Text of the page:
Winding down a trade dispute that has rattled Silicon Valley over the past few months, a top Chinese official said the country has backed off its decision to promote a China-only semiconductor standard.

The decision comes as a relief to U.S. chipmakers, which had worried that the dispute might augur increasing protectionism in the strategically vital Chinese market. China now ranks as the largest cell-phone market in the world and the second biggest computer market, after the U.S.

The trade argument centered around China's announcement late last year that U.S. and other foreign chipmakers must link up with Chinese companies by June 1, in order to be able to sell into the country's fast-growing market for so-called Wi-Fi chips. American companies complained that doing so would force them to share valuable intellectual property.

Onlookers had hoped -- correctly, as it turns out -- that high-level trade talks this week might help resolve the matter.

Late Wednesday, China said it will shelve the plan to push its own Wi-Fi standard, effectively agreeing to continue the sale of chips that meet the prevailing standard used in the U.S. and elsewhere around the world. The announcement was made at a press conference attended by U.S. Commerce Secretary Don Evans, U.S. Trade Representative Robert Zoellick, and Chinese Vice Premier Wu Yi.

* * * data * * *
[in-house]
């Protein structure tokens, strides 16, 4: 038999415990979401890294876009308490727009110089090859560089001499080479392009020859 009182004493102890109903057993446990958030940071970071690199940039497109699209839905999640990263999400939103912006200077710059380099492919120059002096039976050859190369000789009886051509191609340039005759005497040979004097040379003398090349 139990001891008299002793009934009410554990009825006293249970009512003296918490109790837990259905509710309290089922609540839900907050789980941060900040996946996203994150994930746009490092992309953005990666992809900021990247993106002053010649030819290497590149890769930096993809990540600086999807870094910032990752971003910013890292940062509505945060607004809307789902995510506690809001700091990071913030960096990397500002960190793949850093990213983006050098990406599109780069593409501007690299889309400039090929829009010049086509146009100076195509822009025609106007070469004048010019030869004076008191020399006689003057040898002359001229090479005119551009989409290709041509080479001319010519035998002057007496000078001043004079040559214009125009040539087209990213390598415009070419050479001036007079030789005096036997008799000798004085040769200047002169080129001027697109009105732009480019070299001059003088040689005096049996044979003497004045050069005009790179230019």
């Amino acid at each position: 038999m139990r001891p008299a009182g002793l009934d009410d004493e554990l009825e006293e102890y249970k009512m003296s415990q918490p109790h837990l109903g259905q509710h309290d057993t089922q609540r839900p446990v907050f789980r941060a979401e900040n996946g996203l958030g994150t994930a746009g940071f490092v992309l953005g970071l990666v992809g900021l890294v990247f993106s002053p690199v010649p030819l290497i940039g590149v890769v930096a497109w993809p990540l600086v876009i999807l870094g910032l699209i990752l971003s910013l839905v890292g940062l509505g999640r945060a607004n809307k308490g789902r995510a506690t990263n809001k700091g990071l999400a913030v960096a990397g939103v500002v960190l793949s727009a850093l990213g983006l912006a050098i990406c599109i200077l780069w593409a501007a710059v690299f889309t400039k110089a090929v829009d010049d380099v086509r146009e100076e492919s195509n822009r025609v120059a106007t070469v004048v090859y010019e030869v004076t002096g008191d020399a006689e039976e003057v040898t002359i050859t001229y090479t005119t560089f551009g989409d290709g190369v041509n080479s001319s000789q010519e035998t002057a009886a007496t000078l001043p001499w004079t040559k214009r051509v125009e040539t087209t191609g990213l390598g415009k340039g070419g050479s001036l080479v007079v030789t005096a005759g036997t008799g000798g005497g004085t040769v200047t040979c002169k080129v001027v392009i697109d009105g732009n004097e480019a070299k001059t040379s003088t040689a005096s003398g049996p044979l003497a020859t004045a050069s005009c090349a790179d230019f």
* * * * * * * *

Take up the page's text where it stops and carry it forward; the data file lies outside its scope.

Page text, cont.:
Tech leaders in Silicon Valley hailed the decision. "Today's decision by the government of the People's Republic of China to work through the international standards process to evolve the WAPI standard demonstrates its comment to leadership in the IT industry," said Intel ( INTC) spokesman Chuck Mulloy, reading from a prepared statement. WAPI (which stands for wired authentication and privacy infrastructure) is the name of the Chinese standard for Wi-Fi.

"This is a very important market for us," said Mulloy.